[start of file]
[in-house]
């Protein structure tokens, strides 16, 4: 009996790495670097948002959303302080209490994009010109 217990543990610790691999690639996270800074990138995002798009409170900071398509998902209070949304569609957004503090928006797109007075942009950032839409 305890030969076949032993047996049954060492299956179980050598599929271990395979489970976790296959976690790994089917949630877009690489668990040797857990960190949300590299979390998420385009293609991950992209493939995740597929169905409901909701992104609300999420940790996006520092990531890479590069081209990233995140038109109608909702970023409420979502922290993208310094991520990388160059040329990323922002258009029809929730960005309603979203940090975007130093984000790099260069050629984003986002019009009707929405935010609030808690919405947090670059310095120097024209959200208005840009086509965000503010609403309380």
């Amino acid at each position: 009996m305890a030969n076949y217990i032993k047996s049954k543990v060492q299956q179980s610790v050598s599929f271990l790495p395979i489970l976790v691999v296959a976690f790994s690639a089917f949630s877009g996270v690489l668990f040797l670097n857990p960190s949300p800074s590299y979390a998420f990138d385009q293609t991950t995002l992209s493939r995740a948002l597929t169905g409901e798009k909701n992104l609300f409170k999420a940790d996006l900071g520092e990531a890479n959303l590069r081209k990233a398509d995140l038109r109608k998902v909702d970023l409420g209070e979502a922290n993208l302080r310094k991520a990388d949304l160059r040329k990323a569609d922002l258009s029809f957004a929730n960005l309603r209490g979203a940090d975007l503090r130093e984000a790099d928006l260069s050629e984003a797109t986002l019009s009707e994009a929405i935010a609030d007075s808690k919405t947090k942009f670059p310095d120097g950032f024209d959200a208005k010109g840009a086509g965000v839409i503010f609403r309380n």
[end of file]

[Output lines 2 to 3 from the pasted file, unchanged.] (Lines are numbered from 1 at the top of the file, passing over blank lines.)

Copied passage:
């Protein structure tokens, strides 16, 4: 009996790495670097948002959303302080209490994009010109 217990543990610790691999690639996270800074990138995002798009409170900071398509998902209070949304569609957004503090928006797109007075942009950032839409 305890030969076949032993047996049954060492299956179980050598599929271990395979489970976790296959976690790994089917949630877009690489668990040797857990960190949300590299979390998420385009293609991950992209493939995740597929169905409901909701992104609300999420940790996006520092990531890479590069081209990233995140038109109608909702970023409420979502922290993208310094991520990388160059040329990323922002258009029809929730960005309603979203940090975007130093984000790099260069050629984003986002019009009707929405935010609030808690919405947090670059310095120097024209959200208005840009086509965000503010609403309380």
């Amino acid at each position: 009996m305890a030969n076949y217990i032993k047996s049954k543990v060492q299956q179980s610790v050598s599929f271990l790495p395979i489970l976790v691999v296959a976690f790994s690639a089917f949630s877009g996270v690489l668990f040797l670097n857990p960190s949300p800074s590299y979390a998420f990138d385009q293609t991950t995002l992209s493939r995740a948002l597929t169905g409901e798009k909701n992104l609300f409170k999420a940790d996006l900071g520092e990531a890479n959303l590069r081209k990233a398509d995140l038109r109608k998902v909702d970023l409420g209070e979502a922290n993208l302080r310094k991520a990388d949304l160059r040329k990323a569609d922002l258009s029809f957004a929730n960005l309603r209490g979203a940090d975007l503090r130093e984000a790099d928006l260069s050629e984003a797109t986002l019009s009707e994009a929405i935010a609030d007075s808690k919405t947090k942009f670059p310095d120097g950032f024209d959200a208005k010109g840009a086509g965000v839409i503010f609403r309380n």